Specifically, Chin talked about opposing opinions present when the 14th Amendment was being enacted. These opinions gave racist criticism of Chinese immigrants. Chin referenced the Burlingame Treaty of 1868 between the United States and China.  

“It promised the Chinese People could immigrate to the United States on the same basis of all other foreigners except that the Burlingame Treaty, at the insistence of the Senate, contained an exception for naturalization,” Chin said. “Chinese [people] did not have the privilege of naturalization under the treaty.”

Chin said that while legislating the 15th Amendment, the western states allowed non-citizens to vote if they declared their intent to become citizens and in turn they received the right to vote and economic privileges. But Chin revealed that these rights did not apply to the immigration and naturalization of the Chinese population. In the end, the 15th Amendment allowed exclusions of ethnic groups which were adopted differently between states.

“This is what the framers of the 15th Amendment understood: […] that states were permitted to draw these lines among non-citizens,” Chin said. “They knew the franchise was not going to be divided between citizens and non-citizens. It was going to be divided on the basis of race at least among non-citizens.”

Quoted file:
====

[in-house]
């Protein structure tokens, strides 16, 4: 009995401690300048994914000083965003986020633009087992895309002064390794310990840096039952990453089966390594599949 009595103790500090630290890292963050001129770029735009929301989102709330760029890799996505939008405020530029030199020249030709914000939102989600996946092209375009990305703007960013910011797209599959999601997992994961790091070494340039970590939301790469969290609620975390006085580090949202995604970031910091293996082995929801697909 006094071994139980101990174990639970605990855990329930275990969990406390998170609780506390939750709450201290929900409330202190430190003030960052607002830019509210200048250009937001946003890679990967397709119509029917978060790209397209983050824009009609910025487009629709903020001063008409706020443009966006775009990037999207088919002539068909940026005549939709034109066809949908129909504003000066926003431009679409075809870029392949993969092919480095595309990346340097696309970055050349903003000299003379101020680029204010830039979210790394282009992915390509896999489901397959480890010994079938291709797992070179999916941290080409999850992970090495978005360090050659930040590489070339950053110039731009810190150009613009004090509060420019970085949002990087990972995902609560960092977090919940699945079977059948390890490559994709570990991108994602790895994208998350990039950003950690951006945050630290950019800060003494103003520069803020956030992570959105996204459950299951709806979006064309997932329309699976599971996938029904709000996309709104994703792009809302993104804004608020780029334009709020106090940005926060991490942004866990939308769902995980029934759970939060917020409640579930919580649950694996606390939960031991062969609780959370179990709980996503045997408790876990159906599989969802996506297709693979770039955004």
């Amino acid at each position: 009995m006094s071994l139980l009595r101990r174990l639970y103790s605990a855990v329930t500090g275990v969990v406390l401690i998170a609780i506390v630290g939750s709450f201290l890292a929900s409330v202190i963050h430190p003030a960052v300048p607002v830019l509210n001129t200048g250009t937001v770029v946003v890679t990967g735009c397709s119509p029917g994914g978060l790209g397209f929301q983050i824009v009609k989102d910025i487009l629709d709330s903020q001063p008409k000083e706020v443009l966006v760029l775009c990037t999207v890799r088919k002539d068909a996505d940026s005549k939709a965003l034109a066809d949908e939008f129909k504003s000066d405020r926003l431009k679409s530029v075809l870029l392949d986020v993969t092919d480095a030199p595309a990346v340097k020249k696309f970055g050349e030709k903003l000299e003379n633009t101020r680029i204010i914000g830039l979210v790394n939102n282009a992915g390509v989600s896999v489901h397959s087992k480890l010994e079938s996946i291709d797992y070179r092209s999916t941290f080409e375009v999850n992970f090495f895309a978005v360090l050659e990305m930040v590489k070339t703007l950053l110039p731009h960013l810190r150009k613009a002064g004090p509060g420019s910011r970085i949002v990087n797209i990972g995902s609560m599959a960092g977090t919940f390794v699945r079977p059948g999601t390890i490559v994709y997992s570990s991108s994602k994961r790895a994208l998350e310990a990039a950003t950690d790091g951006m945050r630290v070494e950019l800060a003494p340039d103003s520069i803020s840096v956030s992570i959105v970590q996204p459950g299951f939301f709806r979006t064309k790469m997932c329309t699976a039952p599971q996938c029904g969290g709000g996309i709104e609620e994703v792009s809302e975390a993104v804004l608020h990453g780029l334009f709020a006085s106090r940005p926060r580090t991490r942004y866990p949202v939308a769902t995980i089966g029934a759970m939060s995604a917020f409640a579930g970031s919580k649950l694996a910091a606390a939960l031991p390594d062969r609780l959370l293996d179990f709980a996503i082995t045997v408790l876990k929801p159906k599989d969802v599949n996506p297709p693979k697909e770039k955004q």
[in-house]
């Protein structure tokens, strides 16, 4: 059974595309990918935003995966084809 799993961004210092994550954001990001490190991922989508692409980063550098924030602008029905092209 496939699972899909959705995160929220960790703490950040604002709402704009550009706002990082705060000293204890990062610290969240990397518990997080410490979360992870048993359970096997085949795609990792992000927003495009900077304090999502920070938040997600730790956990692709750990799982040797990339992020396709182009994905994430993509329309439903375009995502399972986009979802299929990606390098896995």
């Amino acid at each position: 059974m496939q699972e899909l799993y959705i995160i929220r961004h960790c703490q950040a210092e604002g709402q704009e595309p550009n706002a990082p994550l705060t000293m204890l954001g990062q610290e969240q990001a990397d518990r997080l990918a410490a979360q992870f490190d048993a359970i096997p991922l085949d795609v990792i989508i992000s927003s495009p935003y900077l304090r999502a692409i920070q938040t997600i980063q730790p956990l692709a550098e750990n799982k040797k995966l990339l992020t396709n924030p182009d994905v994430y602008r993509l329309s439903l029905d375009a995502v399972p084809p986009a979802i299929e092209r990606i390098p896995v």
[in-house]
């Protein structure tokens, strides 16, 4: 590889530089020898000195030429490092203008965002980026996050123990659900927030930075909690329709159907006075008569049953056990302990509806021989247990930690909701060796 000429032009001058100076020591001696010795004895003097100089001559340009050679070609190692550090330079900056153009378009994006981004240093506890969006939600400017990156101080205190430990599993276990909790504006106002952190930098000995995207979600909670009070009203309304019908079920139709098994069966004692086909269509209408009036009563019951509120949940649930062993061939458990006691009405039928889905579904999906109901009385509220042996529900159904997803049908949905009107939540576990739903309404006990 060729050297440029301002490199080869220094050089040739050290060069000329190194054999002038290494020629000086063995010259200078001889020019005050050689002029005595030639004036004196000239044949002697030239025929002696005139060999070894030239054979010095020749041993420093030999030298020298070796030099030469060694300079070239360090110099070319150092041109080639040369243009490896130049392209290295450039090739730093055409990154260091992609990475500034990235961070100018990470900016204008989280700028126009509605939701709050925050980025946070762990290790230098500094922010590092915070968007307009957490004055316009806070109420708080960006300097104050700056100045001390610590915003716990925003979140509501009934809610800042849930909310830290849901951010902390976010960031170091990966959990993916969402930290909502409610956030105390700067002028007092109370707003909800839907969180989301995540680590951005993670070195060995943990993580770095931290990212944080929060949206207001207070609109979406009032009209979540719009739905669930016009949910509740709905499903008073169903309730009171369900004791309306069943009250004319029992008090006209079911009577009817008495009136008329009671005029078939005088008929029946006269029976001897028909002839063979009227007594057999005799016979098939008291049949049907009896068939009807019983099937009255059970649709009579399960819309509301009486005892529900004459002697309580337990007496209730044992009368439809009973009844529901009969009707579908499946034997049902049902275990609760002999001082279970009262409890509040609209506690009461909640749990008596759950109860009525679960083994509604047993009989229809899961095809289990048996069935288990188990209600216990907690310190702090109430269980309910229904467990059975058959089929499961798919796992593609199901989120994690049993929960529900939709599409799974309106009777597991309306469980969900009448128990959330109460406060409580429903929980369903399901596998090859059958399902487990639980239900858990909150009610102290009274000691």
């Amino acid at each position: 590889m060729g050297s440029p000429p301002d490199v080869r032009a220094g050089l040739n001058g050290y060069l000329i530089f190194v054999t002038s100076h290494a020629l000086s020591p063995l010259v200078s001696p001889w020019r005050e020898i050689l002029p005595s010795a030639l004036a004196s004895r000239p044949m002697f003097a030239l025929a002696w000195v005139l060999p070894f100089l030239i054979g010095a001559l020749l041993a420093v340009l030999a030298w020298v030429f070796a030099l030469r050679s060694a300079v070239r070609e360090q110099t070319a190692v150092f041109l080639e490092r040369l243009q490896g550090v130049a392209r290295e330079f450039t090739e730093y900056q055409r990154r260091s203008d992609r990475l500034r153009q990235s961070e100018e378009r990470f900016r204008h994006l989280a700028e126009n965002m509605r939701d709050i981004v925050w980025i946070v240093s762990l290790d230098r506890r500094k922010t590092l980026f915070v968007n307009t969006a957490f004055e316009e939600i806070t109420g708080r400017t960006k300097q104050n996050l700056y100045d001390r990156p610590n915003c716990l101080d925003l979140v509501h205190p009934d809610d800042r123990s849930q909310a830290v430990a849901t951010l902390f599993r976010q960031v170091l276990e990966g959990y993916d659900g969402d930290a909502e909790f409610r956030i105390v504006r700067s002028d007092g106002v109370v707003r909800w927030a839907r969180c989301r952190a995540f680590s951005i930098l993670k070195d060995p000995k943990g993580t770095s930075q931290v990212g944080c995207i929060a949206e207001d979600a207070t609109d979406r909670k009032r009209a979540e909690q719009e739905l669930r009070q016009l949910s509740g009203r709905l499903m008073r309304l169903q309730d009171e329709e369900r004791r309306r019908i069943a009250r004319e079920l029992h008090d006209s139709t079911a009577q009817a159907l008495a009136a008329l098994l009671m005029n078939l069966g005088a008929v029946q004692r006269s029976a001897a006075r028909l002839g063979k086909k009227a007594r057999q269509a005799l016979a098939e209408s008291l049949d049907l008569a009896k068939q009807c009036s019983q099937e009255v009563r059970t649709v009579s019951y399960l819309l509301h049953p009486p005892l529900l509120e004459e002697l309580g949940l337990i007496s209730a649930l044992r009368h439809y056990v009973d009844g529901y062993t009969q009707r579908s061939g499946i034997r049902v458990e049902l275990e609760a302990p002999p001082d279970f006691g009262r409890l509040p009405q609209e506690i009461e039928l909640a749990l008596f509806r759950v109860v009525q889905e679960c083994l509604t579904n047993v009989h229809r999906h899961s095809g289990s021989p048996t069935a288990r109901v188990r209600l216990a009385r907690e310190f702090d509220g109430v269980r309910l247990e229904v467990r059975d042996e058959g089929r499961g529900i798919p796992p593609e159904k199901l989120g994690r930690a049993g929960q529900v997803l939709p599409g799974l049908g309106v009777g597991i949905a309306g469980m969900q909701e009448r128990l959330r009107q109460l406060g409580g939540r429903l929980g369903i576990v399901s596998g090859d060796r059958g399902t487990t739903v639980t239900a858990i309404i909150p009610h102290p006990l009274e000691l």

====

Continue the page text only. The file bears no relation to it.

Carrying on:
Asian immigration restrictions continued into the 20th Century. Chin supported this argument by highlighting Congressional testimony that disavowed the rights of Asians.

Chin spoke on the particular importance of the Immigration and Nationality Act of 1965 in comparison to other civil rights and voting rights laws.

“In 1964 and 1965, the second reconstruction, the Civil Rights Act of 1964, the Voting Rights Act and the Immigration and Nationality Act of 1965,” Chin said. “I call the Immigration and Nationality Act of 1965 the most effective civil rights law of the twentieth century.”

Chin explained how the Immigration and Nationality Act increased non-white immigration and how the immigration status quo was currently under threat.

“But in regards to immigration before 1965, 80 percent or more of the immigration stream were Caucasian by design by racial classification,” Chin said. “Since 1965, without racial preferences, with no affirmative action, with no preference for people from the third world, 80 percent or more of the immigration stream has been Asian, Latino [and] African. As a result, the 1965 [Immigration and Nationality Act] is a target of white nationalists who believe that it was either unintentionally or intentionally designed to destroy the United States by bringing undesirable races to the country.”